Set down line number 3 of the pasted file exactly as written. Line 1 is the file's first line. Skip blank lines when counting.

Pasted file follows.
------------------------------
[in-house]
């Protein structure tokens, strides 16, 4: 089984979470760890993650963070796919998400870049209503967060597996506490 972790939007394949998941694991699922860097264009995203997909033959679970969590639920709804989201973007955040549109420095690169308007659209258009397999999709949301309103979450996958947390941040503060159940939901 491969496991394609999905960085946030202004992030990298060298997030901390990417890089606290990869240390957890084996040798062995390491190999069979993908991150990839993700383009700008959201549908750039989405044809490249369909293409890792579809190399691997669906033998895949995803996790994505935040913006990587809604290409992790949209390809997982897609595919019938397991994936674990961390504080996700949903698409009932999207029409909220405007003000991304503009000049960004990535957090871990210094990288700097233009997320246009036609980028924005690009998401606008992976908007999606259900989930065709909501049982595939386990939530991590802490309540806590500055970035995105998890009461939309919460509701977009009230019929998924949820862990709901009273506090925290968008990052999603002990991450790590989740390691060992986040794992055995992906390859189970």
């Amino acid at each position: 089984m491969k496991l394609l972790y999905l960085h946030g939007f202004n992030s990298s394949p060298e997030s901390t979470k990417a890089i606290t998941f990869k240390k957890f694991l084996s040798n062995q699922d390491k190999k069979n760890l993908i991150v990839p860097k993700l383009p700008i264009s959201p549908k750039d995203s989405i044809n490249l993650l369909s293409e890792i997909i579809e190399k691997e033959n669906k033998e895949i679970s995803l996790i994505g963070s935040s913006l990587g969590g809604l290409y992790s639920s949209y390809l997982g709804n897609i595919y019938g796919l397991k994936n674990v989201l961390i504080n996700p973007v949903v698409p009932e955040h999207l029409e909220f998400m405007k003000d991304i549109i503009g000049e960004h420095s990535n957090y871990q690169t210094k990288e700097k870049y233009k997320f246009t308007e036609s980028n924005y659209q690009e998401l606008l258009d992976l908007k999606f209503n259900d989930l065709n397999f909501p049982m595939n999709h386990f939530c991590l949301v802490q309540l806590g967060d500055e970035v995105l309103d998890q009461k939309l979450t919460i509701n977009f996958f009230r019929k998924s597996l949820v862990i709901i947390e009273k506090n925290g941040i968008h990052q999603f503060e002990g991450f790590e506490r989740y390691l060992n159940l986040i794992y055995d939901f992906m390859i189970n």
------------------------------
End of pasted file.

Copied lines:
């Amino acid at each position: 089984m491969k496991l394609l972790y999905l960085h946030g939007f202004n992030s990298s394949p060298e997030s901390t979470k990417a890089i606290t998941f990869k240390k957890f694991l084996s040798n062995q699922d390491k190999k069979n760890l993908i991150v990839p860097k993700l383009p700008i264009s959201p549908k750039d995203s989405i044809n490249l993650l369909s293409e890792i997909i579809e190399k691997e033959n669906k033998e895949i679970s995803l996790i994505g963070s935040s913006l990587g969590g809604l290409y992790s639920s949209y390809l997982g709804n897609i595919y019938g796919l397991k994936n674990v989201l961390i504080n996700p973007v949903v698409p009932e955040h999207l029409e909220f998400m405007k003000d991304i549109i503009g000049e960004h420095s990535n957090y871990q690169t210094k990288e700097k870049y233009k997320f246009t308007e036609s980028n924005y659209q690009e998401l606008l258009d992976l908007k999606f209503n259900d989930l065709n397999f909501p049982m595939n999709h386990f939530c991590l949301v802490q309540l806590g967060d500055e970035v995105l309103d998890q009461k939309l979450t919460i509701n977009f996958f009230r019929k998924s597996l949820v862990i709901i947390e009273k506090n925290g941040i968008h990052q999603f503060e002990g991450f790590e506490r989740y390691l060992n159940l986040i794992y055995d939901f992906m390859i189970n």